Recently, the Internal Revenue Service (IRS) published a draft Form 941 (“Employer’s Quarterly Federal Tax Return”) with associated instructions to include sections for the American Rescue Plan Act (ARPA) COBRA tax credits. Most employers who provided ARPA COBRA subsidies will use Form 941 to claim ARPA tax credits.

The IRS previously released a revised Form 7200 (“Advanced Payment of Employer Credits Due to COVID-19”) with associated instructions and Notice 2021-31, which (among other things) provides guidance on how employers can claim ARPA tax credits.

Below, we provide a round-up of the IRS guidance and instructions on how employers can claim the ARPA tax credits. Please note that the below information is based on the draft Form 941 and instructions and may be subject to change once the final versions are released. This article only discusses obligations and tax credits for employers and does not discuss ARPA rules for multiemployer plans and plans not subject to federal COBRA. Employers should speak with their tax advisor on how to properly claim the tax credits.

ARPA and Employer Tax Credits

What are ARPA tax credits?

ARPA requires employers subject to federal COBRA (generally, those with less than 20 employees in the prior calendar year) and all employers that sponsor self-insured group health plans to provide a 100% COBRA subsidy from April 1, 2021 through September 30, 2021 for all “assistance eligible individuals” (AEIs). For more on the ARPA COBRA subsidy and AEIs, see our prior blogs here and here.

Employers who provide ARPA COBRA subsidies can claim a tax credit against their Medicare tax obligations. The ARPA tax credit is fully refundable, which means that employers can receive a payment from the IRS if their credit exceeds their Medicare obligations in a calendar quarter.

When are employers entitled to the ARPA tax credit?

As of the date an AEI elects COBRA coverage, employers become entitled to tax credits for any period of coverage (after April 1, 2021) and before the date of election. For periods of coverage after the election is made, employers are entitled to tax credits when a period of coverage begins (regardless of when an AEI would have been required to pay the COBRA premium).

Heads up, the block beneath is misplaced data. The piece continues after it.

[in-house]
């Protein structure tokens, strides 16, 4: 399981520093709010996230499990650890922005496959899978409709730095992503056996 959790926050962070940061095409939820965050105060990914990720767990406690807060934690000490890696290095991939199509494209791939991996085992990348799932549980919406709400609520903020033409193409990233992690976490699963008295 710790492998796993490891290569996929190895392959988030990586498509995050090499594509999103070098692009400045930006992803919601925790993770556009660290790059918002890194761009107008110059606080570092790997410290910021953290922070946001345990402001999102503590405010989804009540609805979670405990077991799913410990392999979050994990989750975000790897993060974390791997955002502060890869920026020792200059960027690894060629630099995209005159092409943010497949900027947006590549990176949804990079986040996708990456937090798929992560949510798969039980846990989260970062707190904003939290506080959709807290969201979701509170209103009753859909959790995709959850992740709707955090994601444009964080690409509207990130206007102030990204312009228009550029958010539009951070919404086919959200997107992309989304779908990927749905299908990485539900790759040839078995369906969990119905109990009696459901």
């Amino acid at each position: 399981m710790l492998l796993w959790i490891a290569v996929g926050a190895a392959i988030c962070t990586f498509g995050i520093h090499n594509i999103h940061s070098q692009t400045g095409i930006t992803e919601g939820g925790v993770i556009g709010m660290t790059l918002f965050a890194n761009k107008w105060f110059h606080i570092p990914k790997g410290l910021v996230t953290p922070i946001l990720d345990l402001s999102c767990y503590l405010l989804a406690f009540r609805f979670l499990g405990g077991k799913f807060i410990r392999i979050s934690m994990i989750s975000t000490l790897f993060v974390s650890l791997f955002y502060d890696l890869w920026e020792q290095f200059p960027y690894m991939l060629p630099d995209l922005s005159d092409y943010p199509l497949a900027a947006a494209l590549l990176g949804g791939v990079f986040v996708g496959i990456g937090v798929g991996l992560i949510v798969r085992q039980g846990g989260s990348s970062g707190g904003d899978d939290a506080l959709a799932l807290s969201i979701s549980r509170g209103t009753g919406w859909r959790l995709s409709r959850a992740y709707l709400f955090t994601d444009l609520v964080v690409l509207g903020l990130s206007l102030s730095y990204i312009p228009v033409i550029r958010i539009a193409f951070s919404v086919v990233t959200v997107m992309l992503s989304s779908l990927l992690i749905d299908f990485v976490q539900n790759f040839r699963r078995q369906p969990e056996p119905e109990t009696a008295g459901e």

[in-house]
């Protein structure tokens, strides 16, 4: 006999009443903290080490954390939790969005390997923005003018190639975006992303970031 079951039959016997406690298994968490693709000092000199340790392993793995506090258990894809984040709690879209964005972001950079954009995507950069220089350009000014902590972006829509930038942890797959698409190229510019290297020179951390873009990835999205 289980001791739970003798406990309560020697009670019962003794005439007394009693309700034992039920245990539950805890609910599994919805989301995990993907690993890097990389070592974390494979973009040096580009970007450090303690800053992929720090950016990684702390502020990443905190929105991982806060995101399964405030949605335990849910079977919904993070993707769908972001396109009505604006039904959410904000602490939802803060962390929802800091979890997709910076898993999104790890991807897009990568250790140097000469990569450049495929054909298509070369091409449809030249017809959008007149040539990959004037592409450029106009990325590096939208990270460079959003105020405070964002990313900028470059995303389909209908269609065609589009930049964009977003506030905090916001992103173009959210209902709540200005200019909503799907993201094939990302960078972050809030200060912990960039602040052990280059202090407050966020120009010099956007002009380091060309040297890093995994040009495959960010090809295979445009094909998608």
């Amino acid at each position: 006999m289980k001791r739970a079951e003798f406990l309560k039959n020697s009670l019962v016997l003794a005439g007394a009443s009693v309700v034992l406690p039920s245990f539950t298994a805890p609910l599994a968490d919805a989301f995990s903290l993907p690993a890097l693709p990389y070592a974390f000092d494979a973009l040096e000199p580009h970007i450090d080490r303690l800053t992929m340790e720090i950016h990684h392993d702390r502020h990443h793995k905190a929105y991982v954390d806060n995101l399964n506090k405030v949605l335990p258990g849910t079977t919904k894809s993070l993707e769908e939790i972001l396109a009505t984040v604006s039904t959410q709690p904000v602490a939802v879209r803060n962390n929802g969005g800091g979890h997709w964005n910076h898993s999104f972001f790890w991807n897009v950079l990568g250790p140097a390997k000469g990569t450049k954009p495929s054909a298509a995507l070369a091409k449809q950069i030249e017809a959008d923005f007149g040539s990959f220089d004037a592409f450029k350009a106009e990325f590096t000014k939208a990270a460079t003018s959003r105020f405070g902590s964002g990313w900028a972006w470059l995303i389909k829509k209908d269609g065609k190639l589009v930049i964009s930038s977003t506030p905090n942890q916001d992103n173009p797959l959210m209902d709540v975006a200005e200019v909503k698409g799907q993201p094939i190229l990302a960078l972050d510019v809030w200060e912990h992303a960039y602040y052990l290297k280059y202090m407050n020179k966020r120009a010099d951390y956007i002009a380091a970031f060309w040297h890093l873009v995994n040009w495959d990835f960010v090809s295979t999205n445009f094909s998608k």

Example 1: Assume an employer’s COBRA coverage is effective the first day of the calendar month with payments due on the 10th day of each calendar month. The employer pays its employees semi-monthly, with payroll periods ending on the 15th and last day of the month.

On June 17, 2021, an AEI elects COBRA coverage effective as of April 1, 2021. As of June 17, 2021, the employer is entitled to ARPA tax credits for premiums not paid by the AEI during periods of coverage from April 1 through April 30, 2021, May 1 through May 31, 2021, and June 1 through June 30, 2021. For periods of coverage after June 17, 2021, the employer would be entitled to a credit on July 1, 2021 for the period of coverage through July 31, 2021; on August 1, 2021 for the period of coverage through August 31, 2021; and on September 1, 2021 for the period of coverage through September 30, 2021 (assuming the AEI remains eligible and enrolled during those periods). See Q&A #74 and 75 on Notice 2021-31.

What is the amount an employer can claim in ARPA tax credits?